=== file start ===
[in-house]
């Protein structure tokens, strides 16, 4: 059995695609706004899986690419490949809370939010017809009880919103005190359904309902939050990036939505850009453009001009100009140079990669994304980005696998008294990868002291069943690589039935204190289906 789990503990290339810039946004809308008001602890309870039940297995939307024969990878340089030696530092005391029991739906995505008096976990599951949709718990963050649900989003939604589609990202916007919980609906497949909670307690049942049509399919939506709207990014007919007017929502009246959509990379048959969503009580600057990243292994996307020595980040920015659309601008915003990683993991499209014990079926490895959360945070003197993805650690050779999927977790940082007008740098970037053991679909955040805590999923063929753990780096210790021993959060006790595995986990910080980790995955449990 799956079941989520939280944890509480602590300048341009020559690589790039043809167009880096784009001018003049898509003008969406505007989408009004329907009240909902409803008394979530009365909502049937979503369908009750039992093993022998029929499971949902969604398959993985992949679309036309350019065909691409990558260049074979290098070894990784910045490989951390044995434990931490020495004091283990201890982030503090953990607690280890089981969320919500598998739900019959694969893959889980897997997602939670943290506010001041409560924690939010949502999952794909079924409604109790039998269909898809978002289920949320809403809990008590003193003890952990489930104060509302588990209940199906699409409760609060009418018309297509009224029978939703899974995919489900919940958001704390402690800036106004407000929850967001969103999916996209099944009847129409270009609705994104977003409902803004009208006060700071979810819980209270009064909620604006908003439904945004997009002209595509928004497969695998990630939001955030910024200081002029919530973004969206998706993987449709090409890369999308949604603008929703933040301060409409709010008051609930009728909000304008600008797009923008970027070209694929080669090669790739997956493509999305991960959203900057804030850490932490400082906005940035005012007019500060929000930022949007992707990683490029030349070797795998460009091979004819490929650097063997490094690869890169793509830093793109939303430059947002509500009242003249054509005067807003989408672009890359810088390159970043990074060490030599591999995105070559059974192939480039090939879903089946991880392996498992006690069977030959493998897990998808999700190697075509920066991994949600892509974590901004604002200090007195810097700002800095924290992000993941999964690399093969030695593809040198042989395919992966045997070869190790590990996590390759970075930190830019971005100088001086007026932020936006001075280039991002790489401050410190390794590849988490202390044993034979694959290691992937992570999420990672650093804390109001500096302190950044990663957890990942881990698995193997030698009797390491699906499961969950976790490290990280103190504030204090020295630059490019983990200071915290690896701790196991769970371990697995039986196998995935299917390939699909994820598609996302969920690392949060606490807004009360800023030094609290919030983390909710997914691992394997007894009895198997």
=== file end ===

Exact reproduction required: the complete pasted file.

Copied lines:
[in-house]
């Protein structure tokens, strides 16, 4: 059995695609706004899986690419490949809370939010017809009880919103005190359904309902939050990036939505850009453009001009100009140079990669994304980005696998008294990868002291069943690589039935204190289906 789990503990290339810039946004809308008001602890309870039940297995939307024969990878340089030696530092005391029991739906995505008096976990599951949709718990963050649900989003939604589609990202916007919980609906497949909670307690049942049509399919939506709207990014007919007017929502009246959509990379048959969503009580600057990243292994996307020595980040920015659309601008915003990683993991499209014990079926490895959360945070003197993805650690050779999927977790940082007008740098970037053991679909955040805590999923063929753990780096210790021993959060006790595995986990910080980790995955449990 799956079941989520939280944890509480602590300048341009020559690589790039043809167009880096784009001018003049898509003008969406505007989408009004329907009240909902409803008394979530009365909502049937979503369908009750039992093993022998029929499971949902969604398959993985992949679309036309350019065909691409990558260049074979290098070894990784910045490989951390044995434990931490020495004091283990201890982030503090953990607690280890089981969320919500598998739900019959694969893959889980897997997602939670943290506010001041409560924690939010949502999952794909079924409604109790039998269909898809978002289920949320809403809990008590003193003890952990489930104060509302588990209940199906699409409760609060009418018309297509009224029978939703899974995919489900919940958001704390402690800036106004407000929850967001969103999916996209099944009847129409270009609705994104977003409902803004009208006060700071979810819980209270009064909620604006908003439904945004997009002209595509928004497969695998990630939001955030910024200081002029919530973004969206998706993987449709090409890369999308949604603008929703933040301060409409709010008051609930009728909000304008600008797009923008970027070209694929080669090669790739997956493509999305991960959203900057804030850490932490400082906005940035005012007019500060929000930022949007992707990683490029030349070797795998460009091979004819490929650097063997490094690869890169793509830093793109939303430059947002509500009242003249054509005067807003989408672009890359810088390159970043990074060490030599591999995105070559059974192939480039090939879903089946991880392996498992006690069977030959493998897990998808999700190697075509920066991994949600892509974590901004604002200090007195810097700002800095924290992000993941999964690399093969030695593809040198042989395919992966045997070869190790590990996590390759970075930190830019971005100088001086007026932020936006001075280039991002790489401050410190390794590849988490202390044993034979694959290691992937992570999420990672650093804390109001500096302190950044990663957890990942881990698995193997030698009797390491699906499961969950976790490290990280103190504030204090020295630059490019983990200071915290690896701790196991769970371990697995039986196998995935299917390939699909994820598609996302969920690392949060606490807004009360800023030094609290919030983390909710997914691992394997007894009895198997």